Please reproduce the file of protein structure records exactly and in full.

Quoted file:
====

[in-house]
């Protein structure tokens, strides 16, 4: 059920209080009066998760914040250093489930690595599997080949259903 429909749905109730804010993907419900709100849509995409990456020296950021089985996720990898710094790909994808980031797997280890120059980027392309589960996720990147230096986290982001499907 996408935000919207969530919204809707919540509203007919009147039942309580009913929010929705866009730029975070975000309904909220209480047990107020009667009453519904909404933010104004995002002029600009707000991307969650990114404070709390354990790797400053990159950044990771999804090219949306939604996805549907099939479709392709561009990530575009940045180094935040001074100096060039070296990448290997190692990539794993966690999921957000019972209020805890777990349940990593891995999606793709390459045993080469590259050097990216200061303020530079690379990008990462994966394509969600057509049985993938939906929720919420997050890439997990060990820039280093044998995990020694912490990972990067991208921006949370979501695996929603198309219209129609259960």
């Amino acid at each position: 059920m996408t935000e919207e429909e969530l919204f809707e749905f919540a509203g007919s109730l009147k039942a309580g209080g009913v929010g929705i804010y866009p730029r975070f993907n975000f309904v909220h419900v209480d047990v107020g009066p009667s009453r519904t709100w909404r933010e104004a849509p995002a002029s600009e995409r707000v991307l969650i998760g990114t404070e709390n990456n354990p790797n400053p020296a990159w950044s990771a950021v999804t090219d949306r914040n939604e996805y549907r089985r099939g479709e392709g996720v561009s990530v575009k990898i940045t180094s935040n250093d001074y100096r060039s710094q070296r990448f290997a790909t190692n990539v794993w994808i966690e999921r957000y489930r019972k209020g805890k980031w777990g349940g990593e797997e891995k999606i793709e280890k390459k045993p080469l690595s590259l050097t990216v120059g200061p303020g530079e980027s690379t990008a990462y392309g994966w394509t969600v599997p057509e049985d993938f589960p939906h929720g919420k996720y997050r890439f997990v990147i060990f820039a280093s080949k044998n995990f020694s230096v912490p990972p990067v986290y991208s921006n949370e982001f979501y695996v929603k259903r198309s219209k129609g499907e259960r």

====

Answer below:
[in-house]
């Protein structure tokens, strides 16, 4: 059920209080009066998760914040250093489930690595599997080949259903 429909749905109730804010993907419900709100849509995409990456020296950021089985996720990898710094790909994808980031797997280890120059980027392309589960996720990147230096986290982001499907 996408935000919207969530919204809707919540509203007919009147039942309580009913929010929705866009730029975070975000309904909220209480047990107020009667009453519904909404933010104004995002002029600009707000991307969650990114404070709390354990790797400053990159950044990771999804090219949306939604996805549907099939479709392709561009990530575009940045180094935040001074100096060039070296990448290997190692990539794993966690999921957000019972209020805890777990349940990593891995999606793709390459045993080469590259050097990216200061303020530079690379990008990462994966394509969600057509049985993938939906929720919420997050890439997990060990820039280093044998995990020694912490990972990067991208921006949370979501695996929603198309219209129609259960």
């Amino acid at each position: 059920m996408t935000e919207e429909e969530l919204f809707e749905f919540a509203g007919s109730l009147k039942a309580g209080g009913v929010g929705i804010y866009p730029r975070f993907n975000f309904v909220h419900v209480d047990v107020g009066p009667s009453r519904t709100w909404r933010e104004a849509p995002a002029s600009e995409r707000v991307l969650i998760g990114t404070e709390n990456n354990p790797n400053p020296a990159w950044s990771a950021v999804t090219d949306r914040n939604e996805y549907r089985r099939g479709e392709g996720v561009s990530v575009k990898i940045t180094s935040n250093d001074y100096r060039s710094q070296r990448f290997a790909t190692n990539v794993w994808i966690e999921r957000y489930r019972k209020g805890k980031w777990g349940g990593e797997e891995k999606i793709e280890k390459k045993p080469l690595s590259l050097t990216v120059g200061p303020g530079e980027s690379t990008a990462y392309g994966w394509t969600v599997p057509e049985d993938f589960p939906h929720g919420k996720y997050r890439f997990v990147i060990f820039a280093s080949k044998n995990f020694s230096v912490p990972p990067v986290y991208s921006n949370e982001f979501y695996v929603k259903r198309s219209k129609g499907e259960r």